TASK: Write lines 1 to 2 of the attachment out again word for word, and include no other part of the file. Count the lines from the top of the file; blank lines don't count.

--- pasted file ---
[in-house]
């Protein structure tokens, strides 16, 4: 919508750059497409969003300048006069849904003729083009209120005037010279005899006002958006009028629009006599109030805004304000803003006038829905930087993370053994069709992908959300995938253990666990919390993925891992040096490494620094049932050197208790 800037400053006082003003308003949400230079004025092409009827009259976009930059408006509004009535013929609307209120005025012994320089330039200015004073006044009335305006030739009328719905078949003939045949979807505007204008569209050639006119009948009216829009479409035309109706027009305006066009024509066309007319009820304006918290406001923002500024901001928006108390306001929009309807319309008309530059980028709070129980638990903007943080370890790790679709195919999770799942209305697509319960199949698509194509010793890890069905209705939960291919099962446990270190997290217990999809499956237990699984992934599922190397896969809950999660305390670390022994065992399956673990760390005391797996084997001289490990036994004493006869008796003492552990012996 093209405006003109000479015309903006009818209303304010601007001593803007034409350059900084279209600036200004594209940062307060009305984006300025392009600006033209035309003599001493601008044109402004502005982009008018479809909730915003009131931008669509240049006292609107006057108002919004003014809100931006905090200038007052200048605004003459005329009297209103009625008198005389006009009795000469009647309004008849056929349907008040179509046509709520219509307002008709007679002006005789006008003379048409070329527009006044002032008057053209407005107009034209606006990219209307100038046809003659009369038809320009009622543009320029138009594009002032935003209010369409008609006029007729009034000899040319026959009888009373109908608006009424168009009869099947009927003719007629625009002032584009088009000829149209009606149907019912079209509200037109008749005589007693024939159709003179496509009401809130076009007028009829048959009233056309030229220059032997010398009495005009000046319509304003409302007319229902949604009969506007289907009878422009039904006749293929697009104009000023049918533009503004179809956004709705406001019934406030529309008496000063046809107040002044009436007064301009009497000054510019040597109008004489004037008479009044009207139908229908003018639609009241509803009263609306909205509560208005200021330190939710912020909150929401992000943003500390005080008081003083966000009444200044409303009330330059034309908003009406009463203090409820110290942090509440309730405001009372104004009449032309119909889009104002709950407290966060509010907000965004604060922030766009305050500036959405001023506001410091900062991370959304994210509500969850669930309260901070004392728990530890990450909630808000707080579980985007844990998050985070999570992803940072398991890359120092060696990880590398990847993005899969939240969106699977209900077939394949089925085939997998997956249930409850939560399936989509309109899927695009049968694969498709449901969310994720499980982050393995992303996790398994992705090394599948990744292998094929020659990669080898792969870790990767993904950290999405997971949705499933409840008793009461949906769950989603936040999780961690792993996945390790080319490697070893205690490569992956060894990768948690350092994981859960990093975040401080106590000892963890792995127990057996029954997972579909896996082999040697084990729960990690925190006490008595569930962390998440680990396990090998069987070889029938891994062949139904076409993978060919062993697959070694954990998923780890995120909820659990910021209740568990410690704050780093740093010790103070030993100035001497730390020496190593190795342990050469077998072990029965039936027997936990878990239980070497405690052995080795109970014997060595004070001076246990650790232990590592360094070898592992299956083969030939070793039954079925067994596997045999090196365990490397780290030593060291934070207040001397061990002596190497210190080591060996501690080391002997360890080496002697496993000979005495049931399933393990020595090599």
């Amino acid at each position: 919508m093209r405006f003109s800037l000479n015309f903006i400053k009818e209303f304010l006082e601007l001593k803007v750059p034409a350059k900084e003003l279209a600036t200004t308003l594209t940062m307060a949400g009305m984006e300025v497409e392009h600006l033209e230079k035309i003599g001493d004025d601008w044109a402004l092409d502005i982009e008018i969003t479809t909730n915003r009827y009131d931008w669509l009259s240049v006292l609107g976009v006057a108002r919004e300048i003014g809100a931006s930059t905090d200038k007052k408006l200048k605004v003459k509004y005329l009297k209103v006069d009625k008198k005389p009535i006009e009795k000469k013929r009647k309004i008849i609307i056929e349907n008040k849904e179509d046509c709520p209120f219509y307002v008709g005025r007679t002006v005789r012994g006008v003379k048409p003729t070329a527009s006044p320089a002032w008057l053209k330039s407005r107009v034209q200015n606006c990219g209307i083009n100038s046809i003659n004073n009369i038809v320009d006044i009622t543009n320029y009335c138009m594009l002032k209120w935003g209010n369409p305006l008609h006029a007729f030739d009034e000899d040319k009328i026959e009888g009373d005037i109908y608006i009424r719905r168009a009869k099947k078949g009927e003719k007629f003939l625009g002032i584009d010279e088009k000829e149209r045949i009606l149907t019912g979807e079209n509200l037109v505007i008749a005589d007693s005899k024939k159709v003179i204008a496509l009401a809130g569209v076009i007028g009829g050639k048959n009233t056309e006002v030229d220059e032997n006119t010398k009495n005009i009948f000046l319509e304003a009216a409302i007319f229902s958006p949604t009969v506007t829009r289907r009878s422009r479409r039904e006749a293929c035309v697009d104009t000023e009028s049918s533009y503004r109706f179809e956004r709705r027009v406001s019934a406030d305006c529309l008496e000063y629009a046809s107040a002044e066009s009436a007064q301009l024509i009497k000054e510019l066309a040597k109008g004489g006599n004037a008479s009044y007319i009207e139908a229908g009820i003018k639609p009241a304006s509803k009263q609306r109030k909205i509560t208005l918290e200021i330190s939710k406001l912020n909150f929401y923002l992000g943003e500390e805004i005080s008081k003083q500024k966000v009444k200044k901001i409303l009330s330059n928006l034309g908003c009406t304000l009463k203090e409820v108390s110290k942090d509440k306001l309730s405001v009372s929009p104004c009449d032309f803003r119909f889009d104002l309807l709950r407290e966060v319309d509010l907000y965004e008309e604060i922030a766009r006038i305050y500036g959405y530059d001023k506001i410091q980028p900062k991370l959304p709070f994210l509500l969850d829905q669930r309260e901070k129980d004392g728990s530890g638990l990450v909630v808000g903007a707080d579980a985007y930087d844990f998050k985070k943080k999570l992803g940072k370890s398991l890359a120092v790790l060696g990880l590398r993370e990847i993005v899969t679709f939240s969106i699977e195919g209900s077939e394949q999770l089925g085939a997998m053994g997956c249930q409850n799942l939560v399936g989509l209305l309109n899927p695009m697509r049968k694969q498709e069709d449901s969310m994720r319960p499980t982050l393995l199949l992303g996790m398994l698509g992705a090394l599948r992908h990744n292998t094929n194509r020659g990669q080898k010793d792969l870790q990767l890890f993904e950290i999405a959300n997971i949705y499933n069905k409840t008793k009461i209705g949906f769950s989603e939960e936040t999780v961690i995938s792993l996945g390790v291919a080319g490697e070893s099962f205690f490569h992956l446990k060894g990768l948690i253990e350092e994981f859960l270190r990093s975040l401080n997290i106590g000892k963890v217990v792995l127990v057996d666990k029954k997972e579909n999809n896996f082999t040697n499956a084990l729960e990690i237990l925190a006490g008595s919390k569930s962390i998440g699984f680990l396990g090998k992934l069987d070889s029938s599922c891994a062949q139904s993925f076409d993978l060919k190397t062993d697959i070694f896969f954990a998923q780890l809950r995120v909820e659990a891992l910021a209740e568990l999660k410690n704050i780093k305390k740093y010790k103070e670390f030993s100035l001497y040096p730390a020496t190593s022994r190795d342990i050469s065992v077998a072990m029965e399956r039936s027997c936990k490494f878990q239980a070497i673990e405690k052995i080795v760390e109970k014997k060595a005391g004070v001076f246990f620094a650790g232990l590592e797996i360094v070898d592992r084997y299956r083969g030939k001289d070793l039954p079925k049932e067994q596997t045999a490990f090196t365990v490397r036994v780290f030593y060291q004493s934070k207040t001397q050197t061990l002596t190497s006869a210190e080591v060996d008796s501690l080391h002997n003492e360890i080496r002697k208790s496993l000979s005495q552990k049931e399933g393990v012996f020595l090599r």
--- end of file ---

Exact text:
[in-house]
């Protein structure tokens, strides 16, 4: 919508750059497409969003300048006069849904003729083009209120005037010279005899006002958006009028629009006599109030805004304000803003006038829905930087993370053994069709992908959300995938253990666990919390993925891992040096490494620094049932050197208790 800037400053006082003003308003949400230079004025092409009827009259976009930059408006509004009535013929609307209120005025012994320089330039200015004073006044009335305006030739009328719905078949003939045949979807505007204008569209050639006119009948009216829009479409035309109706027009305006066009024509066309007319009820304006918290406001923002500024901001928006108390306001929009309807319309008309530059980028709070129980638990903007943080370890790790679709195919999770799942209305697509319960199949698509194509010793890890069905209705939960291919099962446990270190997290217990999809499956237990699984992934599922190397896969809950999660305390670390022994065992399956673990760390005391797996084997001289490990036994004493006869008796003492552990012996 093209405006003109000479015309903006009818209303304010601007001593803007034409350059900084279209600036200004594209940062307060009305984006300025392009600006033209035309003599001493601008044109402004502005982009008018479809909730915003009131931008669509240049006292609107006057108002919004003014809100931006905090200038007052200048605004003459005329009297209103009625008198005389006009009795000469009647309004008849056929349907008040179509046509709520219509307002008709007679002006005789006008003379048409070329527009006044002032008057053209407005107009034209606006990219209307100038046809003659009369038809320009009622543009320029138009594009002032935003209010369409008609006029007729009034000899040319026959009888009373109908608006009424168009009869099947009927003719007629625009002032584009088009000829149209009606149907019912079209509200037109008749005589007693024939159709003179496509009401809130076009007028009829048959009233056309030229220059032997010398009495005009000046319509304003409302007319229902949604009969506007289907009878422009039904006749293929697009104009000023049918533009503004179809956004709705406001019934406030529309008496000063046809107040002044009436007064301009009497000054510019040597109008004489004037008479009044009207139908229908003018639609009241509803009263609306909205509560208005200021330190939710912020909150929401992000943003500390005080008081003083966000009444200044409303009330330059034309908003009406009463203090409820110290942090509440309730405001009372104004009449032309119909889009104002709950407290966060509010907000965004604060922030766009305050500036959405001023506001410091900062991370959304994210509500969850669930309260901070004392728990530890990450909630808000707080579980985007844990998050985070999570992803940072398991890359120092060696990880590398990847993005899969939240969106699977209900077939394949089925085939997998997956249930409850939560399936989509309109899927695009049968694969498709449901969310994720499980982050393995992303996790398994992705090394599948990744292998094929020659990669080898792969870790990767993904950290999405997971949705499933409840008793009461949906769950989603936040999780961690792993996945390790080319490697070893205690490569992956060894990768948690350092994981859960990093975040401080106590000892963890792995127990057996029954997972579909896996082999040697084990729960990690925190006490008595569930962390998440680990396990090998069987070889029938891994062949139904076409993978060919062993697959070694954990998923780890995120909820659990910021209740568990410690704050780093740093010790103070030993100035001497730390020496190593190795342990050469077998072990029965039936027997936990878990239980070497405690052995080795109970014997060595004070001076246990650790232990590592360094070898592992299956083969030939070793039954079925067994596997045999090196365990490397780290030593060291934070207040001397061990002596190497210190080591060996501690080391002997360890080496002697496993000979005495049931399933393990020595090599």